The United Nations Security Council will hold an emergency meeting to discuss a new UN proposal to try to stop the bloodletting in Syria's Aleppo by persuading an Islamic militant group located there to leave.
The proposal to relocate an estimated 900 members of Syria's Al-Qaeda affiliate to an unspecified "refuge" outside the city was offered by UN Syrian envoy Steffan de Mistura on October 6, prompting Russia to request the council meeting.
Warning that Russia's and Syria's bombardment of areas of eastern Aleppo under the Fatah al-Sham group's control could "totally destroy" that part of the city by year-end, De Mistura offered to personally escort the group out of the city to a "refuge" of their choosing to prevent further bloodshed.
Russia and Syria have used the designated terrorist group's presence in the city as justification for their ferocious bombardment, which De Mistura said had killed 376 people in the last two weeks.
"We are talking about 900 people, basically, who are becoming the main reason for which...275,000 people [are] being attacked," he said.
De Mistura told the Fatah group, formerly known as the Al-Nusra Front: "If you decide to leave with dignity...I am personally ready to physically accompany you."
The proposal apparently attracted Moscow's attention because it appears to satisfy one of Russia's principal stated goals in Syria -- separating the designated terrorist groups there from so-called "moderate" rebel groups backed by Western powers.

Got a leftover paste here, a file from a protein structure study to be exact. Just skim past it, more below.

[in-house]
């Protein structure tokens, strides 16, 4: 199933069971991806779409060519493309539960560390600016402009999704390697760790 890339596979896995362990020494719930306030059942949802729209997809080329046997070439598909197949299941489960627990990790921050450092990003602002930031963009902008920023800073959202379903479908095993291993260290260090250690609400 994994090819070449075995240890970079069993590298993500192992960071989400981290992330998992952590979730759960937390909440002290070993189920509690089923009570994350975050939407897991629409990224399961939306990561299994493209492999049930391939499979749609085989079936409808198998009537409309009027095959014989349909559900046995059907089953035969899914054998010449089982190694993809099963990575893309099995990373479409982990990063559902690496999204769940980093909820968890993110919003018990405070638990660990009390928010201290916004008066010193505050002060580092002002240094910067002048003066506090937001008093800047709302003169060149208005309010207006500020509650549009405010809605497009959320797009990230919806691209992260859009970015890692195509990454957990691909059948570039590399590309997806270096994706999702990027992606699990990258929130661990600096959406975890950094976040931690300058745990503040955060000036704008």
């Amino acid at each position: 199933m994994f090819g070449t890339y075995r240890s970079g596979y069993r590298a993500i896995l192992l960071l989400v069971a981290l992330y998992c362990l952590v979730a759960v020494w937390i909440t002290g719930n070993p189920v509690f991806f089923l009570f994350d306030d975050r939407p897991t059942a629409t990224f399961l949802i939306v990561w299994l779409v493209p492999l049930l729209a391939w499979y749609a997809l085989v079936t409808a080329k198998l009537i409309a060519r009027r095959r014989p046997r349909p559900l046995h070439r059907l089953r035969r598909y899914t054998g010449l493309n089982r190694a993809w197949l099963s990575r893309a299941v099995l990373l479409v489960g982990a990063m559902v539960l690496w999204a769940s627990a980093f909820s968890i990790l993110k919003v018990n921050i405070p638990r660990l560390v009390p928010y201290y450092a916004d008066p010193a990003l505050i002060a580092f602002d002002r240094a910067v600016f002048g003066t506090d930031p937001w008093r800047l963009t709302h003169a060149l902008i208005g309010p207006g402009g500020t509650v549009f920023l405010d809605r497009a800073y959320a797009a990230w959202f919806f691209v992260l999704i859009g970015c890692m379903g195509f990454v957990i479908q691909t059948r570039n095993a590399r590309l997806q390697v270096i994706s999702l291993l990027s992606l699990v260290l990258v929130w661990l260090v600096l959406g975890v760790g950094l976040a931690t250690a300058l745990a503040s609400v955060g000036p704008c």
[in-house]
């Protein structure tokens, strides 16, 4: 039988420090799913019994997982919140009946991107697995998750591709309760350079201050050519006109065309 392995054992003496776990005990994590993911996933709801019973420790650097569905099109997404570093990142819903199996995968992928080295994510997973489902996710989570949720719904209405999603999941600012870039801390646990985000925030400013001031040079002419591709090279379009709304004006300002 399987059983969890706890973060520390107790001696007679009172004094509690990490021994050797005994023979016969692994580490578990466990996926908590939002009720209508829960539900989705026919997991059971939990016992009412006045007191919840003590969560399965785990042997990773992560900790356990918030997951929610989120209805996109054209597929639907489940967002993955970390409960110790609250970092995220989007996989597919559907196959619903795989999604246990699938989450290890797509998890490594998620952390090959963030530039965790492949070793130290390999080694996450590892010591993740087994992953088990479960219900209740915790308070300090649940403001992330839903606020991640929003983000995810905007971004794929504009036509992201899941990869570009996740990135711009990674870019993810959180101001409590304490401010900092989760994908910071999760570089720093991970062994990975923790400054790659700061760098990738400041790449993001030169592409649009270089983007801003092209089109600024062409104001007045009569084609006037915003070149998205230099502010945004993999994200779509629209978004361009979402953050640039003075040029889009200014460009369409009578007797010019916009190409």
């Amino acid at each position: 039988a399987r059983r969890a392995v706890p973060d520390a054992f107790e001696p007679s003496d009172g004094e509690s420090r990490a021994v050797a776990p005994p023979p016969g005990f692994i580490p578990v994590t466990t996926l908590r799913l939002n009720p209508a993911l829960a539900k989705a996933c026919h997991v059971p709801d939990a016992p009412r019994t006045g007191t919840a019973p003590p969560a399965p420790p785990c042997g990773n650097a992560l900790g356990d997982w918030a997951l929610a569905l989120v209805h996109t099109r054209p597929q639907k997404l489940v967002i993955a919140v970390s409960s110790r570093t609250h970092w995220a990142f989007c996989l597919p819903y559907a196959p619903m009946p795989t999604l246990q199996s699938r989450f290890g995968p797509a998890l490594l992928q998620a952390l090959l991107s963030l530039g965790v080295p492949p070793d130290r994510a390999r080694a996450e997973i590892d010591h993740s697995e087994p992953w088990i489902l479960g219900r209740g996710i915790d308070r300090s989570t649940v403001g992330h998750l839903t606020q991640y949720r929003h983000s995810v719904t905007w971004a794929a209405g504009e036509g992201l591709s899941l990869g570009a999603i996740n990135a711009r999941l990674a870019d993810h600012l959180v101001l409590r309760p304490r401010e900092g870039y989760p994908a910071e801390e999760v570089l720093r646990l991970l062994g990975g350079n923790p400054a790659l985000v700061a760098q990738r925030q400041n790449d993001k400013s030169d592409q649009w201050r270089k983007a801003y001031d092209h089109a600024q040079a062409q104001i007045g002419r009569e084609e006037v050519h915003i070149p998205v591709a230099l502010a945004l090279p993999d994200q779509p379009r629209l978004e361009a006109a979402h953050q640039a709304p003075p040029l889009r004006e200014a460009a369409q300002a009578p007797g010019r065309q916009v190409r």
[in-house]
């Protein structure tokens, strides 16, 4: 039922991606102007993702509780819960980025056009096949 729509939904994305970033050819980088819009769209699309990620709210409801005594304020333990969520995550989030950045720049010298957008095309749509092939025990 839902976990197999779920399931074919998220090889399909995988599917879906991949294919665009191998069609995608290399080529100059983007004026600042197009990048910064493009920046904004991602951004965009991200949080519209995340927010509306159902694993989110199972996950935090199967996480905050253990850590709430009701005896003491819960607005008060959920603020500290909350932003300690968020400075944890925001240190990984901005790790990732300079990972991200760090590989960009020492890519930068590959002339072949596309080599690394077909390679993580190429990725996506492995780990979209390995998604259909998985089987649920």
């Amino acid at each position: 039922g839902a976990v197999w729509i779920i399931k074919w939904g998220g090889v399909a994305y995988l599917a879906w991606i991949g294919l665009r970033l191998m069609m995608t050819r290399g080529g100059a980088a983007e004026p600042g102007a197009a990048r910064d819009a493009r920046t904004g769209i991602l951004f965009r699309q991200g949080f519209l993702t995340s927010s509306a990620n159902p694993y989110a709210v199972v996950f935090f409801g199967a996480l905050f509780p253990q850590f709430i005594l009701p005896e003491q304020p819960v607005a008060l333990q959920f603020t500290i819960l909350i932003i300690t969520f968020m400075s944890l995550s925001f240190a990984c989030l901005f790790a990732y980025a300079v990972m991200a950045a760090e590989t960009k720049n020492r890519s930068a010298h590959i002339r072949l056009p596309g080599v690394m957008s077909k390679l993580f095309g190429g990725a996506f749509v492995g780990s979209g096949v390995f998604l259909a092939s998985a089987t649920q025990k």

Disagreement over getting that done helped cause the collapse of a tentative cease-fire deal that the United States and Russia negotiated last month.
Russian Foreign Minister Sergei Lavrov called the UN proposal to remove the Al-Qaeda offshoot from Aleppo a "constructive step" and said it "deserves careful consideration."
Whether it would stop Russia's and Syria's bombardment of Aleppo remains to be seen, however.
Syrian President Bashar al-Assad on October 6 repeated his belief that the "moderate opposition is a myth," and that all the groups fighting against him are "terrorists."
"You cannot separate something that doesn't exist from something that exists," Assad told Danish TV2. "The same grassroot that used to be called Free Syrian Army four years ago, five years ago, then it became Al-Nusra, then it became [Islamic State]," he said.
Assad has warned rebels in Aleppo that unless they agree to a deal with the government, his forces would have "no option" but to expel them all from the city.
Assad's forces scaled back their bombardment of Aleppo somewhat on October 6, however, saying that would allow civilians to leave besieged rebel-held neighborhoods.
"Anyone who does not take advantage of the opportunity to lay down their arms or leave will meet their inevitable fate," the Syrian Army announced.